Rob Pike is a famous name in programming with a history going back to Bell Labs, co-author of two often quoted books, and today works at Google.
One of the sections of the essay people focus on were six rules he listed on complexity. Rule number 5 is:
“Data dominates. If you’ve chosen the right data structures and organized things well, the algorithms will almost always be self evident. Data structures, not algorithms, are central to programming.”
I’ve seen people summarize that rule (why summarize three sentences?!) into “write stupid code that uses smart objects”, but I believe that misses the point.
To help us understand the context behind the rule, Pike cites Frederick Brooks’ “The Mythical Man-Month” p. 102. Here it is for your edification:
Representation is the Essence of Programming
Beyond craftmanship lies invention, and it is here that lean, spare, fast programs are born. Almost always these are the result of strategic breakthrough rather than tactical cleverness. Sometimes the strategic breakthrough will be a new algorithm, such as the Cooley-Tukey Fast Fourier Transform or the substitution of an n log n sort for an n2 set of comparisons.
Much more often, strategic breakthrough will come from redoing the representation of the data or tables. This is where the heart of your program lies. Show me your flowcharts and conceal your tables, and I shall be continued to be mystified. Show me your tables, and I won’t usually need your flowcharts; they’ll be obvious.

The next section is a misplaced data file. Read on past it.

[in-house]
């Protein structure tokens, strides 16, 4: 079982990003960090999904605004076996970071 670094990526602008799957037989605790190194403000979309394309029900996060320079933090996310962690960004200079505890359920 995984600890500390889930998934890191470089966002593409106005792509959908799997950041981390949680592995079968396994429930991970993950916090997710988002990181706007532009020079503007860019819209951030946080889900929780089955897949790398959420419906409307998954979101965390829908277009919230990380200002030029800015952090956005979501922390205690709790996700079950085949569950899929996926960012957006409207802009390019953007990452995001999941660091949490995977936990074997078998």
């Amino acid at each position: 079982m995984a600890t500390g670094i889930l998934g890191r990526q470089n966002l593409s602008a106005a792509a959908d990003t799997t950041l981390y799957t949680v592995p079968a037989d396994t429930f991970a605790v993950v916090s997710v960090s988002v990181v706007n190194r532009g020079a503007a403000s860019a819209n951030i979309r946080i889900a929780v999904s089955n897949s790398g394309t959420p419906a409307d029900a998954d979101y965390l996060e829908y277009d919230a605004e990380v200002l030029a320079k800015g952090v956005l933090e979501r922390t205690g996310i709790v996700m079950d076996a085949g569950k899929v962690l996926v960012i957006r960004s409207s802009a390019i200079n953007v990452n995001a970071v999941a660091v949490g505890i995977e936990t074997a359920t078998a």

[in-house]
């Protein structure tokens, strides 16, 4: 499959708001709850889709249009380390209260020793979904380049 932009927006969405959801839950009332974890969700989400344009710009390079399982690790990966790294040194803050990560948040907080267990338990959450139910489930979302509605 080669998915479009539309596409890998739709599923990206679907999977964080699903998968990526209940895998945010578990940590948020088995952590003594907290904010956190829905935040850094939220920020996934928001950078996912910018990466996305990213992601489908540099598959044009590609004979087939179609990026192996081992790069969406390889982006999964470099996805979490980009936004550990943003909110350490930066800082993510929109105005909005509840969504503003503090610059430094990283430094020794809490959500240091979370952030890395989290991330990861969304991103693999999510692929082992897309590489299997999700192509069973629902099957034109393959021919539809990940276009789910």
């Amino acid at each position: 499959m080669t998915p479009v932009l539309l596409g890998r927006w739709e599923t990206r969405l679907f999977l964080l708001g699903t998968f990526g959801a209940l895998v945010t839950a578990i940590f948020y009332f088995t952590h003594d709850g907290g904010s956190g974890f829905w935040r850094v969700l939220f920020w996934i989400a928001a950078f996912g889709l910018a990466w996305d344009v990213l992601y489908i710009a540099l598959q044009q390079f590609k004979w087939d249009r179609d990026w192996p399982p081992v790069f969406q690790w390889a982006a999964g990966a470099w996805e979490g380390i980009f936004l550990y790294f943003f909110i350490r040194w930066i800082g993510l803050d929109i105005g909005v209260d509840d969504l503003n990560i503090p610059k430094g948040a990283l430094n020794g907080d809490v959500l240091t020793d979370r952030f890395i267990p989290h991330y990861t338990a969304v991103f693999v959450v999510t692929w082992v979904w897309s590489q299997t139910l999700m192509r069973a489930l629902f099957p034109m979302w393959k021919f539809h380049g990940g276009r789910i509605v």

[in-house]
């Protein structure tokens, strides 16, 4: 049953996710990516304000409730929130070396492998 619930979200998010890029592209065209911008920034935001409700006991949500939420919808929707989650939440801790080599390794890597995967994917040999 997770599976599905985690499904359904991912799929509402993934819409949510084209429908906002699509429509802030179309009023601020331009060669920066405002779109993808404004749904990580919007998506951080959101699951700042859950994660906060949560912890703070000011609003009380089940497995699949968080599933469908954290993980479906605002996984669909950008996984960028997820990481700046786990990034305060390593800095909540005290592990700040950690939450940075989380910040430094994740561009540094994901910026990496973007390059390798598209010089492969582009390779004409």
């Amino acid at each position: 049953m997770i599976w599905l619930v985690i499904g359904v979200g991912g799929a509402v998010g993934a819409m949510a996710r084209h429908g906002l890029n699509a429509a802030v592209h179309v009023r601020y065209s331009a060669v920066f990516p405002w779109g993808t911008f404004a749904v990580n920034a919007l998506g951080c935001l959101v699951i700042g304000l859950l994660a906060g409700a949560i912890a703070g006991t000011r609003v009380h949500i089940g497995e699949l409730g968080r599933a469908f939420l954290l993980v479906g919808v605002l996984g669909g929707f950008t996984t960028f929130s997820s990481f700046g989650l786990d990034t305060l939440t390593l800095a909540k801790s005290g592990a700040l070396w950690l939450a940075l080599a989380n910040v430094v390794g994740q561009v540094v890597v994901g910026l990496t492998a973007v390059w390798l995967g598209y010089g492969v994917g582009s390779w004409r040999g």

It is easy to multiply examples of the power of representations. I recall a young man undertaking to build an elaborate console interpreter for an IBM 650. He ended up packing it onto an incredibly small amount of space by building an interpreter for the interpreter, recognizing that human interactions are slow and infrequent, but space was dear. Digitek’s elegant little Fortran compiler uses a very dense, specialized representation for the compiler code itself, so that external storage is not needed. That time lost in decoding this representation is gained back tenfold by avoiding input-output. (The exercieses at the end of Chapter 6 in Brooks and Inversion, “Automatic Data Processing” include a collection of such examples, as do many of Knuth’s exercises.)
The programmer at wit’s end for lack of space can often do best by disentangling himself from his code, rearing back, and contemplating his data. Representation is the essence of programming
Eric Steven Raymond: The Art of Unix Programming: Basics of the Unix Philosophy